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Michael A.


Sun Aug 04, 2013 5:14 am
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All:

I have posted a new release of the M16C5x soft-microcomputer to Github.

I was never satisfied with the my prior results. It seemed to me that having the core operate well beyond its period constraints indicated that there was some stylistic coding errors, or something like that. I got some help in setting up a significantly more detailed user constraints file. Multi-cycle path constraints were established to account for those paths where the two cycle clock enable signal was routed. False path constraints between independent clock domains were also added.

The effort required to establish these additional constraints was considerable. Furthermore, the additional constraints did improve the base performance levels of the core in the -4 speed grade part that I use as a reference, but not enough to satisfy me that the effort required was worth the effort and frustration required to develop the additional constraints.

I had stated that the core itself was a single cycle core, so after I determined a path forward on the M65C02 to using a single cycle implementation, I decided that I could apply the same approach to the M16C5x project. The result is the new release of M16C5x on Github. It operates in a single cycle mode. Map/PAR easily closes timing with a simple period constraint on each of the three clock domains in the project. The system clock domain is constrained for 60 MHz, and that is easily satisfied by the Mapper and PAR tools. The SPI clock domain is set for 66.666 MHz and the UART clock domain is set for 100 MHz. Both of these constraints are also easily satisfied, with the best achievable period for the UART clock domain being reported at approximately 8.8 ns.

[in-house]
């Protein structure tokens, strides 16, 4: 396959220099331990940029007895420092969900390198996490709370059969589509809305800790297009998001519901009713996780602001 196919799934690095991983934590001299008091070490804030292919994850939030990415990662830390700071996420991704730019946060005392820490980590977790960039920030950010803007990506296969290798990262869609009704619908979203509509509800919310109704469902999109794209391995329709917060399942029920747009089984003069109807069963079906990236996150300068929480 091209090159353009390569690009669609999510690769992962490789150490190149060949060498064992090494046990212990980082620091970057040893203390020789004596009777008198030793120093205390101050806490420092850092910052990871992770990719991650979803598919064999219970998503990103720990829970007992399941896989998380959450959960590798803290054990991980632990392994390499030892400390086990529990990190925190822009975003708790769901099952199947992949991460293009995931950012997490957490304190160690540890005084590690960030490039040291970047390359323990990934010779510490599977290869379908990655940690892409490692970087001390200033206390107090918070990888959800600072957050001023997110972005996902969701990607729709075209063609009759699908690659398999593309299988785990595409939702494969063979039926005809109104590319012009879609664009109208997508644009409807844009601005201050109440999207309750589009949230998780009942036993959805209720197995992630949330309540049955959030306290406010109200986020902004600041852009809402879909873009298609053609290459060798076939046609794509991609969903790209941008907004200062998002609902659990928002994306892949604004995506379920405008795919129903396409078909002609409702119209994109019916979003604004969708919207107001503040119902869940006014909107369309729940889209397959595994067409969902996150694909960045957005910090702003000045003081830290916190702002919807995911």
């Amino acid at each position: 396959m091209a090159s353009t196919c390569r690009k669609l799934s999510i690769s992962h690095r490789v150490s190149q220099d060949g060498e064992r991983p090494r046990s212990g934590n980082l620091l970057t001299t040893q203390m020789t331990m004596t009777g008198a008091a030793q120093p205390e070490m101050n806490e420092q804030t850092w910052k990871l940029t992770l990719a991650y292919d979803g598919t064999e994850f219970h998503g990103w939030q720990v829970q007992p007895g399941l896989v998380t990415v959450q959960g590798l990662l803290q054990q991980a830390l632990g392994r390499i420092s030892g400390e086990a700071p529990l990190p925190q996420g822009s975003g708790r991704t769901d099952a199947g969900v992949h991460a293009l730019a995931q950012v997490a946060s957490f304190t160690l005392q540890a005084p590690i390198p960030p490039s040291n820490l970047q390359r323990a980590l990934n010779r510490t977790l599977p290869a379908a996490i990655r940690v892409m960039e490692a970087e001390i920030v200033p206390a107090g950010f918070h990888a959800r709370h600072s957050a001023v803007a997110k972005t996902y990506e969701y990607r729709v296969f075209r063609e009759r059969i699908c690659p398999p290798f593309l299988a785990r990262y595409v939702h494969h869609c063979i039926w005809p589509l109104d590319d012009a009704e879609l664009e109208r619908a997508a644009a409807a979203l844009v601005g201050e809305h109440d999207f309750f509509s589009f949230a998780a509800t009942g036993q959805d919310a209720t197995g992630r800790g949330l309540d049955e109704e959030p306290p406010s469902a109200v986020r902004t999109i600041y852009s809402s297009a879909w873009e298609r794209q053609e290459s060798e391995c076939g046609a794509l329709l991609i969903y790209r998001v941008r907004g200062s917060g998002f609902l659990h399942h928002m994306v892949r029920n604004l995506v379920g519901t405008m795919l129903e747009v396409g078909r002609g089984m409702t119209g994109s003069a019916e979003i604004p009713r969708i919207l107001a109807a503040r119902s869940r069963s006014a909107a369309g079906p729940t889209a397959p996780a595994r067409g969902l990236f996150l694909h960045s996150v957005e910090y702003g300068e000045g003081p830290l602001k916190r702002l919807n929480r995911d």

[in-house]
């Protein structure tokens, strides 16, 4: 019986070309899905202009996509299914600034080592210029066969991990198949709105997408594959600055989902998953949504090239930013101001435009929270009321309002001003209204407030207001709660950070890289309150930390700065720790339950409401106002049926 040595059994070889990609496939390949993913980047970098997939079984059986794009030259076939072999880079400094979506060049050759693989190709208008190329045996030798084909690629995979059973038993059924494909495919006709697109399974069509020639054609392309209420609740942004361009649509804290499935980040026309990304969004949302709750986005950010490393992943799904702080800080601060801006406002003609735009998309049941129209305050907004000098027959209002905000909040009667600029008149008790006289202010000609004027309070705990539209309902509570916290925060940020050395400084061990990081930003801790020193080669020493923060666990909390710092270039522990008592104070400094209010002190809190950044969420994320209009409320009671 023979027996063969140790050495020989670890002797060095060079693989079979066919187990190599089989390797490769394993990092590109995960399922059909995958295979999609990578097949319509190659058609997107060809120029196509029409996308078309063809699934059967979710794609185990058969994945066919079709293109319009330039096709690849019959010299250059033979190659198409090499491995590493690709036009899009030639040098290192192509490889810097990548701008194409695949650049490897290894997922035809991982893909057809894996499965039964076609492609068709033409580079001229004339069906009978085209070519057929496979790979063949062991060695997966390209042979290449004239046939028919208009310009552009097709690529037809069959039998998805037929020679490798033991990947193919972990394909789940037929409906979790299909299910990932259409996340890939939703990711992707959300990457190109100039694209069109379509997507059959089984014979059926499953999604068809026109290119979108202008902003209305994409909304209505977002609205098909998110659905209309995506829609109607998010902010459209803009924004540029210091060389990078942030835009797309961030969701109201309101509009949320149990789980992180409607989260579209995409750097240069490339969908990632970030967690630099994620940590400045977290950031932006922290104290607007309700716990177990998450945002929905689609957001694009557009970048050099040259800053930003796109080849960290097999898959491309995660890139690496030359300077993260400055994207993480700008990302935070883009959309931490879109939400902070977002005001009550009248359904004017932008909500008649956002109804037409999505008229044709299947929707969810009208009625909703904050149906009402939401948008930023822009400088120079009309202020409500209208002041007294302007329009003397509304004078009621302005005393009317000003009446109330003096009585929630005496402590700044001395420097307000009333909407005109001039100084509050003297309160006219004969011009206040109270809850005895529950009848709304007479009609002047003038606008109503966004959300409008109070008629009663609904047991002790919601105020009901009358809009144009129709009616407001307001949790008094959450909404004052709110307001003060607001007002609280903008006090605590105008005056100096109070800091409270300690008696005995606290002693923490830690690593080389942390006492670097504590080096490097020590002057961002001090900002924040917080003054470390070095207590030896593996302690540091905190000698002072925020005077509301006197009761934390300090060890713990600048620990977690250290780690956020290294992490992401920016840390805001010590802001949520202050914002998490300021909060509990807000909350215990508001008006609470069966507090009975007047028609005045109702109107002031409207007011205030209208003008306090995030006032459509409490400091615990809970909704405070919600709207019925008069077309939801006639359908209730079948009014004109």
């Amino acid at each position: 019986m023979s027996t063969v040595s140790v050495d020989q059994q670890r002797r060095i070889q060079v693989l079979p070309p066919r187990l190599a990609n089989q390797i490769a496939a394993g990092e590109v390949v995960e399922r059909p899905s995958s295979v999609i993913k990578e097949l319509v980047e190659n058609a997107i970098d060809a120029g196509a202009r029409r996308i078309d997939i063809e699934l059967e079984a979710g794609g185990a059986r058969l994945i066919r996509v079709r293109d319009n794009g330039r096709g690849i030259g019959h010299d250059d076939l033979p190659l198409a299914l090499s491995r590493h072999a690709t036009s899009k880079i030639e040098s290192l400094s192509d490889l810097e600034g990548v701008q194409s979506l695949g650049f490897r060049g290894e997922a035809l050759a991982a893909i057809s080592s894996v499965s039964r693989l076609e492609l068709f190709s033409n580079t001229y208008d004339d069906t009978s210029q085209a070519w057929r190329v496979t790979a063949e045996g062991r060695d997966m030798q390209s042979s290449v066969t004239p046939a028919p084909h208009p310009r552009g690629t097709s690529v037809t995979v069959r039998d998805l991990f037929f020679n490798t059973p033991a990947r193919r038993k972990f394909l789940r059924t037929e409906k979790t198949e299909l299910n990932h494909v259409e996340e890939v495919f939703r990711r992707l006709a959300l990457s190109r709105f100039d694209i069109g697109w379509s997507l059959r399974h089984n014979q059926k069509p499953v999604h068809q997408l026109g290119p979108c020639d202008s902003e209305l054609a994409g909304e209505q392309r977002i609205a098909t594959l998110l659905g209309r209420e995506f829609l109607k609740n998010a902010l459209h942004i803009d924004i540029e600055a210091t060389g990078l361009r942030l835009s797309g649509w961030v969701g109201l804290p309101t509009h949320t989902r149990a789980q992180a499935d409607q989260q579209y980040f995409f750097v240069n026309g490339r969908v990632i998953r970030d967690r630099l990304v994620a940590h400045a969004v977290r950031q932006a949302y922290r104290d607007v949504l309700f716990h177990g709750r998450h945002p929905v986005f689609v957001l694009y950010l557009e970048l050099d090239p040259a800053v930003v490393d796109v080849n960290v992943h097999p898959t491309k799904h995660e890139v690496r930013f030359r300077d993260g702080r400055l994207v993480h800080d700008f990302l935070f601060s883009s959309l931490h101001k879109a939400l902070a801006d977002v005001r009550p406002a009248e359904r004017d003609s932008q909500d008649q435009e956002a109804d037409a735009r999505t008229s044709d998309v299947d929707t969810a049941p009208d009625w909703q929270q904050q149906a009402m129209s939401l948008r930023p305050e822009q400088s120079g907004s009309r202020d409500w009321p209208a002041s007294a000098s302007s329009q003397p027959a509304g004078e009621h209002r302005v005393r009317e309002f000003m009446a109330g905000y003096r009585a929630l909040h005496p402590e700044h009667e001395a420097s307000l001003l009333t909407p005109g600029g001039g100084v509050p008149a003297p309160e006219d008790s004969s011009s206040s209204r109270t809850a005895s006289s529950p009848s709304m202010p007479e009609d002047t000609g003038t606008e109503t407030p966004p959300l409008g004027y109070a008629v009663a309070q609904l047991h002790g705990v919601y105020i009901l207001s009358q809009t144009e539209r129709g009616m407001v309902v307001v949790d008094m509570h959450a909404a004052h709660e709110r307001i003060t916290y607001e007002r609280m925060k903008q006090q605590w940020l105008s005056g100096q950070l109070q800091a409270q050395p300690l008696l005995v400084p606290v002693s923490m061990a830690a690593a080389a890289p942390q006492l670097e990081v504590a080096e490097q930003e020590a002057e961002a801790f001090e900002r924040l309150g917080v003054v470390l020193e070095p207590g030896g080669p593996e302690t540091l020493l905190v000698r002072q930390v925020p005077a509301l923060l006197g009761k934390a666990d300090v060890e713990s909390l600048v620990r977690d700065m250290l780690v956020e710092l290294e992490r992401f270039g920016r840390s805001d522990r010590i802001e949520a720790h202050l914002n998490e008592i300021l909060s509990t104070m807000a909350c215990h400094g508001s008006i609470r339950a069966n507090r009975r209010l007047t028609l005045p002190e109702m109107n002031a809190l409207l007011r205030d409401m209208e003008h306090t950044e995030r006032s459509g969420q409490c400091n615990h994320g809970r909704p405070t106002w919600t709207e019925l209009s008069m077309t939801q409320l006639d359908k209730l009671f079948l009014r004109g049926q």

As a result of this effort, I am now satisfied that the period constraints defined in the M16C5x UCF file are accurate. When the resulting bit file is loaded onto my XC3S50A-4VQ100I FPGA board, I can send large text files through the project without error at baud rates of 921.6 kbps. The UART can support higher data rates, but my Keyspan USB Mutli-port Serial Interface only supports that rate as its maximum on Windows.

With this new release of the M16C5x, disregard previous results published in this thread in relation to operation beyond the reported results. This latest core easily operates in a single cycle mode at 58.9824 MHz (which is 4x the 14.7456 MHz reference oscillator on my FPGA development board). This is equivalent to the 2 cycle frequency of 117.9648 MHz I've reported in previous posts.

If the combinatorial path delays in the timing reports are examined, it is clear that pushing the latest core much beyond the 60 MHz constrained is not worth the effort. However, moving to a higher speed grade part, or even to a Spartan 6, yields performance improvements that are consistent with the speed grade and architectural improvements.

(NOTE: I've used PuTTY successfully in the past with these Keyspan units, but I've never tried to use it at these rates. In performing these tests, PuTTY was a disappointment. I downloaded and used Tera Term. It worked beautifully.)

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Michael A.


Sun Nov 03, 2013 3:11 pm
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Joined: Wed Apr 24, 2013 9:40 pm
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All:

Have uploaded a change to the GitHUB repo. After some effort by EEyE he was able to determine a method for assigning the BRAM data lanes in the BMM file so that the MEM file data fields are in natural, left to right order. This is preferred to the reversed order that I used in my initial BMM file. I also changed the IH2MEM utility so that it outputs the 12-bit instruction words in the natural, left to right order.

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Michael A.


Fri Dec 06, 2013 4:43 am